Missing chickens or ducks were likely carried off by a fox, coyote, dog, bobcat, owl, or hawk.

Hawks work in the daytime; owls work at night.

If your missing birds are ducks, and you live near water, a mink may be doing the dirty deed. Raccoons, too, will carry off a duck or chicken. You may find the carcass some distance from the coop, the insides eaten and feathers scattered around.

A snake will eat chicks and ducklings without leaving a trace.

Domestic and feral house cats will make chicks and ducklings disappear, but leave the wings and feathers of growing birds. On rare occasions a cat will kill a mature duck or chicken, eating the meatier parts and leaving the skin and feathers scattered around.

Rats will carry off chicks or ducklings and leave older ones chewed up.

Chickens or ducks found dead in the yard, but without any missing parts, were likely attacked by a dog. Dogs kill for sport. When the bird stops moving, the dog loses interest.

Like dogs, weasels and their relations (ferrets, fishers, martens, mink, and so forth) also kill for sport. If you find bloodied bodies surrounded by scattered feathers, you were likely visited by one of them.

If you find dead birds that have been flattened, the only thing you know is that some kind of predator frightened them; in trying to get away, they piled in a corner or against a wall and the ones on the bottom suffocated. This sort of thing happens most commonly with turkeys.

A dead bird found inside a fenced enclosure or pen with its head missing is likely the victim of a raccoon that reached in and pulled its head through the wire.

When you find a bird dead inside an enclosure with its head and crop missing, your visitor was a raccoon. If the head and back of the neck are missing, suspect a weasel or mink. If the head and neck are missing, and feathers are scattered near a fence post, the likely perp is a great horned owl.

If you find dead or wounded birds that have been bitten, they may have been attacked by a dog. If they are young birds and the bites are around the hock, suspect a rat. If the bites are on the leg or breast, the biter is likely an opposum. ‘Possums like tender growing birds and will sneak up to the roost while fryers are sleeping and bite a chunk out of a breast or thigh. On the rare occasion a ‘possum kills a chicken, it usually eats it on the spot.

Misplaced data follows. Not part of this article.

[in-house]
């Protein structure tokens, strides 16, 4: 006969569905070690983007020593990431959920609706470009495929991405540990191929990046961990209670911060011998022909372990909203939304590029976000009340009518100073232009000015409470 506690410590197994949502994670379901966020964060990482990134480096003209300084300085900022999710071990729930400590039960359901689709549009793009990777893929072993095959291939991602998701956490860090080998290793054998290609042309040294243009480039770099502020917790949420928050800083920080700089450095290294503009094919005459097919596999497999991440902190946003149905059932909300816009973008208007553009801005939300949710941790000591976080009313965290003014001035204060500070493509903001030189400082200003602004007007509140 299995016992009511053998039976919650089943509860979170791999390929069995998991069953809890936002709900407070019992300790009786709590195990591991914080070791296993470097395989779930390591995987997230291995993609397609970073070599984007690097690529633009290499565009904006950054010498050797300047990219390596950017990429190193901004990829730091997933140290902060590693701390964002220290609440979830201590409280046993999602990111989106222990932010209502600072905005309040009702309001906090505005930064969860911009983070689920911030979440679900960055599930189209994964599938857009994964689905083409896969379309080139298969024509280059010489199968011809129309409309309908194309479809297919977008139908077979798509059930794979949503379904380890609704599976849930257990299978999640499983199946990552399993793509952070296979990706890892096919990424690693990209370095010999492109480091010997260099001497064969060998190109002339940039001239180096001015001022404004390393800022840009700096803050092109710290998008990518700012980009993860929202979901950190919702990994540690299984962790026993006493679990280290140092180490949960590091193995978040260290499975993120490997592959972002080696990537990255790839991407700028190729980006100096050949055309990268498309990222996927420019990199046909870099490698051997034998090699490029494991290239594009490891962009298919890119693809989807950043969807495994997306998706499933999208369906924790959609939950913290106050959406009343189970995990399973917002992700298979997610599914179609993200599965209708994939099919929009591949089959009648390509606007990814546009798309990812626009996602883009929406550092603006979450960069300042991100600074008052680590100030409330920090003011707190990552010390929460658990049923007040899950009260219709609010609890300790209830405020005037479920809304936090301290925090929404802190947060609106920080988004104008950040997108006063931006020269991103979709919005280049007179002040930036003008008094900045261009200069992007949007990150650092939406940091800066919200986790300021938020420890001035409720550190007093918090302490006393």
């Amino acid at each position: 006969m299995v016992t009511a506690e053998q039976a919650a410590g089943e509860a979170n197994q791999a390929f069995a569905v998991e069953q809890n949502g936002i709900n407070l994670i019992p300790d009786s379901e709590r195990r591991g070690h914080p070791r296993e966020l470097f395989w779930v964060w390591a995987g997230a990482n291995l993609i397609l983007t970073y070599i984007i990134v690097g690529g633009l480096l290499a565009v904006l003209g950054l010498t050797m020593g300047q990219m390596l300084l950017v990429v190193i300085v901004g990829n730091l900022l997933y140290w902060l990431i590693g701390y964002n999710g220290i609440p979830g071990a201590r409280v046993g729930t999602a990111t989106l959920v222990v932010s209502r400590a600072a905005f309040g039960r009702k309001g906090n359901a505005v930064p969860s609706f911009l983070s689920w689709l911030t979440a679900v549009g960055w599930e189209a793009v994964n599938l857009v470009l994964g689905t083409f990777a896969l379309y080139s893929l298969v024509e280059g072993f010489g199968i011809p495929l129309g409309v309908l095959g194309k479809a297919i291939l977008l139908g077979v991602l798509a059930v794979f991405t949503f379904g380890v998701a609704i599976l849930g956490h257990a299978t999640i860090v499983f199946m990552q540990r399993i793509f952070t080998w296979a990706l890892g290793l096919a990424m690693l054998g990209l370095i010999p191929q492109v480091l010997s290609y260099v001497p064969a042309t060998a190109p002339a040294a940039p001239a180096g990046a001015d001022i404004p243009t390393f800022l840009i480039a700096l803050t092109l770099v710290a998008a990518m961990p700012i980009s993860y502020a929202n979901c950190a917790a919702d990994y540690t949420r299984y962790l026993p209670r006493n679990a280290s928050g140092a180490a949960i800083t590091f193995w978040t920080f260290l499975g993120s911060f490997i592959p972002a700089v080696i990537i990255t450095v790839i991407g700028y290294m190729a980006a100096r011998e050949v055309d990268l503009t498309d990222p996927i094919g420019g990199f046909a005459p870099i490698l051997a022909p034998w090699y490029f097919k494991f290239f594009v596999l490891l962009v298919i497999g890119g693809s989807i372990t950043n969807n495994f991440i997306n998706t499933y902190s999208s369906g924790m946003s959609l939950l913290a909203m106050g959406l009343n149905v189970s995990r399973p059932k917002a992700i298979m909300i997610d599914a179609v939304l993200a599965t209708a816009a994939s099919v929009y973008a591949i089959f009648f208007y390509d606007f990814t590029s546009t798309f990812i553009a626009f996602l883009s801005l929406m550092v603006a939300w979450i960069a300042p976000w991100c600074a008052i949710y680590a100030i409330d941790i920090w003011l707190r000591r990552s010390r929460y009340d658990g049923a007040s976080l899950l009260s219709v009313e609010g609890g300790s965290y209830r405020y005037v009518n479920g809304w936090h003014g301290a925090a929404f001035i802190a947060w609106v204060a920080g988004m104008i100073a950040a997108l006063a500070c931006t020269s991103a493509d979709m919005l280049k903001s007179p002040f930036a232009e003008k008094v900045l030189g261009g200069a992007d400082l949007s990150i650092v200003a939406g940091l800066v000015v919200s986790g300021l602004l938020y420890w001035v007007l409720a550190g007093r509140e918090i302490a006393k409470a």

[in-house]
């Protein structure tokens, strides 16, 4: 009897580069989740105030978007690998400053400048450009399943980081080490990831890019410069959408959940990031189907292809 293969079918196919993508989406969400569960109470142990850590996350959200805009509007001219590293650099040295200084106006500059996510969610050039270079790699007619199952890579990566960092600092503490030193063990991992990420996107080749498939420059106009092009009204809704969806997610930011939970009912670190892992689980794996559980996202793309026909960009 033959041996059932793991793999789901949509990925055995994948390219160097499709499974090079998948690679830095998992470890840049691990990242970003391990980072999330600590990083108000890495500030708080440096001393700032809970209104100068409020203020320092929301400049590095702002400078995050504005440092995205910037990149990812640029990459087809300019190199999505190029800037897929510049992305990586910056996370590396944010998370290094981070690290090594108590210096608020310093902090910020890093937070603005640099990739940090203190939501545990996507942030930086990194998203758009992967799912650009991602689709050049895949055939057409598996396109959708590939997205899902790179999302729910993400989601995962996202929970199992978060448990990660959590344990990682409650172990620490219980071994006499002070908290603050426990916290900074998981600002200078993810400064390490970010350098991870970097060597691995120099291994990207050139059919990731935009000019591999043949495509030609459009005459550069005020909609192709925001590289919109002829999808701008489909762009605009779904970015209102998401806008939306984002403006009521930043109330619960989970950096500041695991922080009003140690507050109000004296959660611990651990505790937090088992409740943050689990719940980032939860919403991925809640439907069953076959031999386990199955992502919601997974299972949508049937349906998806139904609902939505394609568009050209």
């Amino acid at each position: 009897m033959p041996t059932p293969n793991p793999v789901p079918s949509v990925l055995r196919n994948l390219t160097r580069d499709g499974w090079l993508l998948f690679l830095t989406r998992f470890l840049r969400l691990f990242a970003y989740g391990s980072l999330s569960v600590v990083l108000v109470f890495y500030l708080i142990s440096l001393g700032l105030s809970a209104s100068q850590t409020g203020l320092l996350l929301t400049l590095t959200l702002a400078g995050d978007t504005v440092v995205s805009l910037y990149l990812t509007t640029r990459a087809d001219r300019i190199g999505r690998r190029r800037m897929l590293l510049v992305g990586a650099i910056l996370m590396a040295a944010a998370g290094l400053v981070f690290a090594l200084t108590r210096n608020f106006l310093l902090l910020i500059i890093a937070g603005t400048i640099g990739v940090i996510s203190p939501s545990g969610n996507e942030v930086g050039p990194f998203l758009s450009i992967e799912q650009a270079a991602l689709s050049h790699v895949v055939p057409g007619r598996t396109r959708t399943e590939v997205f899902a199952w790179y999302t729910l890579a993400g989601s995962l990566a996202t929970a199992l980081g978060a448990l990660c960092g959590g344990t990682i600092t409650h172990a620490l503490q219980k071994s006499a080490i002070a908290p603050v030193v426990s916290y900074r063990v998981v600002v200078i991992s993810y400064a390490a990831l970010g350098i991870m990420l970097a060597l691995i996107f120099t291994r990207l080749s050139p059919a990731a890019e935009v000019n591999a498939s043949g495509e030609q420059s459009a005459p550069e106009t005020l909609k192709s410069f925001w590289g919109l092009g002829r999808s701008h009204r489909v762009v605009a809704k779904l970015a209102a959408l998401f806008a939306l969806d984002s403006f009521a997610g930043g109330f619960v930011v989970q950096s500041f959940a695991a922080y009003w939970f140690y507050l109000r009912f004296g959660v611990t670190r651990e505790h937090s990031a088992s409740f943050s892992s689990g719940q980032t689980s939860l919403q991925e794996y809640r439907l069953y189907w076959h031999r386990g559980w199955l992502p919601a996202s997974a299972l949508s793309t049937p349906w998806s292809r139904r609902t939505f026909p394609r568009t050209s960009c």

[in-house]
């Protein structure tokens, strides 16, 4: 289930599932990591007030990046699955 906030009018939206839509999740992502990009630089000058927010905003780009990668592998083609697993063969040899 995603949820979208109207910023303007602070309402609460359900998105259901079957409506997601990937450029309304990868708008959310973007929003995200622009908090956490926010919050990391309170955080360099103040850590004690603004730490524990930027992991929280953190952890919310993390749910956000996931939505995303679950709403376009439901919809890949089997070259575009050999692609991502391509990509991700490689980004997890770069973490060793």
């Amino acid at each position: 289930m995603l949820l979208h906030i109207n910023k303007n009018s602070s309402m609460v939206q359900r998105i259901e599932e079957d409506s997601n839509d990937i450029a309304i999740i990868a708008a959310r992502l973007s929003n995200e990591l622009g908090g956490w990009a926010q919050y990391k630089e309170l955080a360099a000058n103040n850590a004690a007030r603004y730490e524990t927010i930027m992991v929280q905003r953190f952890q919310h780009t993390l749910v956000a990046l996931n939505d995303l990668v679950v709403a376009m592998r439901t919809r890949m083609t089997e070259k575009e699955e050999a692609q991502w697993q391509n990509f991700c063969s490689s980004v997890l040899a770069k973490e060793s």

Birds bitten around the rear end, with their intestines pulled out, have been attacked by a weasel or one of its relatives. A hen that prolapsed may look similar, as the protruding red tissue attracts other chickens to peck, and if they peck long enough and hard enough before you intervene, they will eventually pull out her intestines. Other signs of cannibalism are missing toes and wounds around the top of the tail of growing chickens. Hens with slice wounds along their backs get them after being repeatedly mated by a sharp-clawed rooster.

Most predators work at night — some in the dead of night, others at dark or dawn. Exceptions are dogs (which kill any time they get the whim), coyotes (which occasionally hunt during the day), and foxes (which prefer to hunt around dawn or dusk, but will hunt during the day if game is scarce or they are feeding kits).

Rats and mice are a particularly insidious type of predator. They’re everywhere, breed like rats, and can’t take a hint. They invade any time of year, but get worse during fall and winter when they move indoors seeking food and shelter. Rats eat eggs and chicks, and both rats and mice eat copious quantities of feed and spread disease. To add insult to injury, rodents gnaw holes in housing, and burrow underneath, providing entry for other predators.

Whether or not you find evidence, you can safely assume you have a rodent problem. Discourage rodents by eliminating their hide-outs, including piles of unused equipment and other scrap. Store feed in containers with tight lids and avoid or sweep up spills. Aggressive measures include getting a cat or a Jack Russell Terrier, and—if you’ve got rats and you’re experienced with a gun—shoot ’em. Don’t bother with techie solutions like ultrasound black boxes and electromagnetic radiation—they’re as ineffective as they are expensive.